Thea Borlase (1921-2015)

2001 Ramon John Hnatyshyn Award for Voluntarism in the Performing Arts

Thea Borlase is recognized in Moncton and around the region in both linguistic communities as a woman of incredible dedication and integrity, giving selflessly of her time and her person to the advancement of creativity through the performing arts. It is largely thanks to her vision and determination that Moncton's historic Capitol Theatre, a 1920s vaudeville house restored to its former glory and re-opened in 1993, enjoys the success it does today as a first-class performing arts facility.

Born Theodora May Mitchell in London in 1921, Thea Borlase was drawn to music and drama from an early age. She served in the Women's Royal Naval Service (WRENS) during World War II, and emigrated to Canada in 1946 to marry her Canadian fiancé, James Borlase. In 1952 they settled in Moncton, NB, where she raised their four children and became reacquainted with the performing arts on a volunteer basis.

Among other activities, she joined Stage Door '56, a highly successful amateur theatre company that went on to win provincial and national recognition. She collaborated with Father Clément Cormier of l'Université de Moncton to found the Moncton District Drama Council, which organized drama workshops and an annual festival of one-act plays that brought together English- and French-speaking theatre troupes from across the region. Mrs. Borlase served for three years as President of the New Brunswick Drama League, the provincial arm of the Dominion Drama Festival (later Theatre Canada). From 1982 to 1992 she was the Atlantic Regional Officer of the Canada Council for the Arts, and as such supported and advised many emerging artists, particularly on the Acadian scene.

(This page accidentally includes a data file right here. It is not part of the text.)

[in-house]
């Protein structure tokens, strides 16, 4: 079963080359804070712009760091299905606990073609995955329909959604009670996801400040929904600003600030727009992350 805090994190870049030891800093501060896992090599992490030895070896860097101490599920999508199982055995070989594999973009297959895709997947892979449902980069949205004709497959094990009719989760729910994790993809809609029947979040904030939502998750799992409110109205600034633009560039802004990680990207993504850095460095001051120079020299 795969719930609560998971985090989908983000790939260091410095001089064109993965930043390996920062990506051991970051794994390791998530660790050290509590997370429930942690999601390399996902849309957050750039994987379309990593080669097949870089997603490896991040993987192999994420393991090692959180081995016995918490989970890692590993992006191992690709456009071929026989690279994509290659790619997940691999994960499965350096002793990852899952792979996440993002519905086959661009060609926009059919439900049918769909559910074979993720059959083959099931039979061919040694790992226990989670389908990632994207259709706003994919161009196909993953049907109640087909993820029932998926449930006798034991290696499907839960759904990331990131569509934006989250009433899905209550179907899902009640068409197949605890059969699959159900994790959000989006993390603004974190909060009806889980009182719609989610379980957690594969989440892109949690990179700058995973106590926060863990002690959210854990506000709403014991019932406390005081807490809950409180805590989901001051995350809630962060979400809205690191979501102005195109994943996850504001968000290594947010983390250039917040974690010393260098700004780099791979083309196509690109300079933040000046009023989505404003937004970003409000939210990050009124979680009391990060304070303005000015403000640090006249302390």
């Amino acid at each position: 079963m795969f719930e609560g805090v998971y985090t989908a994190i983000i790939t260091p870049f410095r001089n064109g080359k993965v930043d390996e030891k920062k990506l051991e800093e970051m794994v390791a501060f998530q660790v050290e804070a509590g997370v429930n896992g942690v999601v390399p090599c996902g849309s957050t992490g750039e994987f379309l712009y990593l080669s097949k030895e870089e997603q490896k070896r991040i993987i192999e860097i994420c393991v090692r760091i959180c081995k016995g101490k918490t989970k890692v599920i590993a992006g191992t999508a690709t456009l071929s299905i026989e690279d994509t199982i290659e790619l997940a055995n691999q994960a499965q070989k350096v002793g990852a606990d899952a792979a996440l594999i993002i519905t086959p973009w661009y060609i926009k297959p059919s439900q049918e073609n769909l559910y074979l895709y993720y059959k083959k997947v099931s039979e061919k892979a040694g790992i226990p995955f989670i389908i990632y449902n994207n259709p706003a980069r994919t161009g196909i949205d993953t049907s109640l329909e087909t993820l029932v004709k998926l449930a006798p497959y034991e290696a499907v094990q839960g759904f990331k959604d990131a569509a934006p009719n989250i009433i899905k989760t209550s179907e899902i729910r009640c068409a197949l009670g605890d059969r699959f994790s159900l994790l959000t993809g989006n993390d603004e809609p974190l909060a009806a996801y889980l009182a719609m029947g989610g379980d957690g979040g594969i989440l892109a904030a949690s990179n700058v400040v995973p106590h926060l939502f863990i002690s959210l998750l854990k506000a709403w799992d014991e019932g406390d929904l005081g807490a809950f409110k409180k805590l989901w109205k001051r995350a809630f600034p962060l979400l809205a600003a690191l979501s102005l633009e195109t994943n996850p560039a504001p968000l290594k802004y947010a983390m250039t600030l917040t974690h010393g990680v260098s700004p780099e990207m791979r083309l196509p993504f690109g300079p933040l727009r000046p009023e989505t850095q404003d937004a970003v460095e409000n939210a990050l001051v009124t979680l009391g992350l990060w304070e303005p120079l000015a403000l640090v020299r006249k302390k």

In 1992, at the age of 71, she turned her energies to the restoration of Moncton's historic Capitol Theatre. She is one of only two original Board members still serving, but it is her involvement with the Theatre's volunteers that is truly exceptional. In preparation for the theatre's reopening in the fall of 1993, Mrs. Borlase took it upon herself to set up, train and coordinate a team of volunteers (now numbering over 200, both English- and French-speaking) to serve as ushers, ticket takers and coat-check attendants. She regularly volunteers as an usher herself, and leads guided tours of the facility.

Most recently, Mrs. Borlase helped formulate an arts and culture policy for the City of Moncton. For the annual Greater Moncton Music Festival she recruits and coordinates hundreds of volunteers at eight locations throughout the city.

In addition to her volunteer activities, Mrs. Borlase worked during the 1970s as a freelance arts broadcaster for CBC Radio, contributing regular reviews, commentaries and interviews to a variety of programs and serving as the theatre critic for both the English and French networks of CBC/Radio-Canada in Moncton. She traveled extensively to cover the arts in the province, and gave a voice to many performers.

Awards and honours include: Commemorative Medal for the 125th Anniversary of Confederation (1992); City of Moncton Centennial Award (1990); Moncton Community Volunteer Award (1990).